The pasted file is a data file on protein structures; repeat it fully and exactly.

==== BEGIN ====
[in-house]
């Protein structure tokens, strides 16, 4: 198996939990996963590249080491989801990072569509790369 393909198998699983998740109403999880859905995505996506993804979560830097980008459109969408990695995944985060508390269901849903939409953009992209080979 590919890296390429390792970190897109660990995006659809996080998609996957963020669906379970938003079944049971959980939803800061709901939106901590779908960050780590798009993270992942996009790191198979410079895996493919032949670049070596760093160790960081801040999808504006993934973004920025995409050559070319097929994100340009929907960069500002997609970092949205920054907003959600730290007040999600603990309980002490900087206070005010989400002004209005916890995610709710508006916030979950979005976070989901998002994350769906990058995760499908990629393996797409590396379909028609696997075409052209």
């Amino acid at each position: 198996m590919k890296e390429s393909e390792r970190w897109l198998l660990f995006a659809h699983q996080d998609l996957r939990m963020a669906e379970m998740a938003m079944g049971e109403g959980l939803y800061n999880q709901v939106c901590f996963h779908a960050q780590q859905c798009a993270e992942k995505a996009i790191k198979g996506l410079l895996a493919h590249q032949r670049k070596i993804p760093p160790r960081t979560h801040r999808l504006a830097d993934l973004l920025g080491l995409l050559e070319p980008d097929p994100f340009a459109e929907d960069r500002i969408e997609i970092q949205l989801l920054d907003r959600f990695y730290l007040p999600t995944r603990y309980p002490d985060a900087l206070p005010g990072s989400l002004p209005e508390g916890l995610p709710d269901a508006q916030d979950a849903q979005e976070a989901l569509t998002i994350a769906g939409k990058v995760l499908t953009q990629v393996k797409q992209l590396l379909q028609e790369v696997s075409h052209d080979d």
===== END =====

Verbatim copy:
[in-house]
């Protein structure tokens, strides 16, 4: 198996939990996963590249080491989801990072569509790369 393909198998699983998740109403999880859905995505996506993804979560830097980008459109969408990695995944985060508390269901849903939409953009992209080979 590919890296390429390792970190897109660990995006659809996080998609996957963020669906379970938003079944049971959980939803800061709901939106901590779908960050780590798009993270992942996009790191198979410079895996493919032949670049070596760093160790960081801040999808504006993934973004920025995409050559070319097929994100340009929907960069500002997609970092949205920054907003959600730290007040999600603990309980002490900087206070005010989400002004209005916890995610709710508006916030979950979005976070989901998002994350769906990058995760499908990629393996797409590396379909028609696997075409052209």
């Amino acid at each position: 198996m590919k890296e390429s393909e390792r970190w897109l198998l660990f995006a659809h699983q996080d998609l996957r939990m963020a669906e379970m998740a938003m079944g049971e109403g959980l939803y800061n999880q709901v939106c901590f996963h779908a960050q780590q859905c798009a993270e992942k995505a996009i790191k198979g996506l410079l895996a493919h590249q032949r670049k070596i993804p760093p160790r960081t979560h801040r999808l504006a830097d993934l973004l920025g080491l995409l050559e070319p980008d097929p994100f340009a459109e929907d960069r500002i969408e997609i970092q949205l989801l920054d907003r959600f990695y730290l007040p999600t995944r603990y309980p002490d985060a900087l206070p005010g990072s989400l002004p209005e508390g916890l995610p709710d269901a508006q916030d979950a849903q979005e976070a989901l569509t998002i994350a769906g939409k990058v995760l499908t953009q990629v393996k797409q992209l590396l379909q028609e790369v696997s075409h052209d080979d």